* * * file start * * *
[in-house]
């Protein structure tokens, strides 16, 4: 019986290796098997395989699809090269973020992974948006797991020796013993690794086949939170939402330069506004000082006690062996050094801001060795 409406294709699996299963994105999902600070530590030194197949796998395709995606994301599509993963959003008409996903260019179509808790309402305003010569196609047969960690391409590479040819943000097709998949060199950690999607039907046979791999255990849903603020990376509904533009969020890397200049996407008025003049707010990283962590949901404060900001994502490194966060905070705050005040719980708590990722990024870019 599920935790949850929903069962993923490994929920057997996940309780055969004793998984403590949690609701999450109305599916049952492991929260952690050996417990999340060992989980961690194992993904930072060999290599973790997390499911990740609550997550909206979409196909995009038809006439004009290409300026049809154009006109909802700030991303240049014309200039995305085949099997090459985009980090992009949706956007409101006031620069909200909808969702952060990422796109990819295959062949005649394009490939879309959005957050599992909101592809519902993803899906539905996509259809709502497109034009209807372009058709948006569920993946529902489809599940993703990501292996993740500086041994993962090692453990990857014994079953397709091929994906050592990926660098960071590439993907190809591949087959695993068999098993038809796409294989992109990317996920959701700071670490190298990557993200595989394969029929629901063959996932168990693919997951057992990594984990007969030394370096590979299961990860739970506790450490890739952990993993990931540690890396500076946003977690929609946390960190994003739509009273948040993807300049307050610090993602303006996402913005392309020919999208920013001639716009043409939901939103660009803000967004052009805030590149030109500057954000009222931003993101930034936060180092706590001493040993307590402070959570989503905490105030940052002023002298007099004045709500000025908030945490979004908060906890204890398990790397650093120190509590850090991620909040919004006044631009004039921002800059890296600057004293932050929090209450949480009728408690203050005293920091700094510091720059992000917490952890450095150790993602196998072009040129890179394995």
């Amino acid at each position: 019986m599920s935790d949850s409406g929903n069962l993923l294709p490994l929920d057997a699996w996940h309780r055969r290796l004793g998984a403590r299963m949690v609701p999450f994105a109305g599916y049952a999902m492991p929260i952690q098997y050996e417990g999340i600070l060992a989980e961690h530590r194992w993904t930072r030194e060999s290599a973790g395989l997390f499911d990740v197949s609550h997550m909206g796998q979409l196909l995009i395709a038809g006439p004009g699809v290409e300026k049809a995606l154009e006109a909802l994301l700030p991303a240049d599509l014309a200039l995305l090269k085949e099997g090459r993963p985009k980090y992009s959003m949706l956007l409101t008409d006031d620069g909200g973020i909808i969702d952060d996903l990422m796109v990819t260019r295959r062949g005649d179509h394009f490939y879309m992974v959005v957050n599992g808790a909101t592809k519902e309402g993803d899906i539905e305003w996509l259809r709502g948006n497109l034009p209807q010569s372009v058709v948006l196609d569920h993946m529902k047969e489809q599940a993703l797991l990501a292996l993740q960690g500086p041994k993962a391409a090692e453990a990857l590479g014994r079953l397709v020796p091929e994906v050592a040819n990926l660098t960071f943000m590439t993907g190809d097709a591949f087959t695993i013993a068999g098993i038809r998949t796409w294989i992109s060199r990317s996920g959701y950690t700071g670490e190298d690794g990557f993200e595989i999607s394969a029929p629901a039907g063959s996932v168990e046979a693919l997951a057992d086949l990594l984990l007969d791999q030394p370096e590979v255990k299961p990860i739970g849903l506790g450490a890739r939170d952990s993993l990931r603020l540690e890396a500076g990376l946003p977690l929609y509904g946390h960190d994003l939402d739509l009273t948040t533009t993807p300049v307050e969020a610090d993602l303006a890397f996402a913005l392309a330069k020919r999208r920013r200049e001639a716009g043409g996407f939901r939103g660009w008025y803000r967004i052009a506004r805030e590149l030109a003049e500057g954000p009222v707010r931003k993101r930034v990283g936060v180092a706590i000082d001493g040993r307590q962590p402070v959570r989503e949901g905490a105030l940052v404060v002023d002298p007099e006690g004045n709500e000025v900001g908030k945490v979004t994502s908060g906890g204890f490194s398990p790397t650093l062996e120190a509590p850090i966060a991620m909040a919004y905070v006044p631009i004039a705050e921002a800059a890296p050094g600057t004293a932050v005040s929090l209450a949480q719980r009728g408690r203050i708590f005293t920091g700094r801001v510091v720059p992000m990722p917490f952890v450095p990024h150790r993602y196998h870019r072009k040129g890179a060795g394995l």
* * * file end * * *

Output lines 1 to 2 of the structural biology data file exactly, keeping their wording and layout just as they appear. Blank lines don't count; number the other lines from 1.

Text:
[in-house]
């Protein structure tokens, strides 16, 4: 019986290796098997395989699809090269973020992974948006797991020796013993690794086949939170939402330069506004000082006690062996050094801001060795 409406294709699996299963994105999902600070530590030194197949796998395709995606994301599509993963959003008409996903260019179509808790309402305003010569196609047969960690391409590479040819943000097709998949060199950690999607039907046979791999255990849903603020990376509904533009969020890397200049996407008025003049707010990283962590949901404060900001994502490194966060905070705050005040719980708590990722990024870019 599920935790949850929903069962993923490994929920057997996940309780055969004793998984403590949690609701999450109305599916049952492991929260952690050996417990999340060992989980961690194992993904930072060999290599973790997390499911990740609550997550909206979409196909995009038809006439004009290409300026049809154009006109909802700030991303240049014309200039995305085949099997090459985009980090992009949706956007409101006031620069909200909808969702952060990422796109990819295959062949005649394009490939879309959005957050599992909101592809519902993803899906539905996509259809709502497109034009209807372009058709948006569920993946529902489809599940993703990501292996993740500086041994993962090692453990990857014994079953397709091929994906050592990926660098960071590439993907190809591949087959695993068999098993038809796409294989992109990317996920959701700071670490190298990557993200595989394969029929629901063959996932168990693919997951057992990594984990007969030394370096590979299961990860739970506790450490890739952990993993990931540690890396500076946003977690929609946390960190994003739509009273948040993807300049307050610090993602303006996402913005392309020919999208920013001639716009043409939901939103660009803000967004052009805030590149030109500057954000009222931003993101930034936060180092706590001493040993307590402070959570989503905490105030940052002023002298007099004045709500000025908030945490979004908060906890204890398990790397650093120190509590850090991620909040919004006044631009004039921002800059890296600057004293932050929090209450949480009728408690203050005293920091700094510091720059992000917490952890450095150790993602196998072009040129890179394995």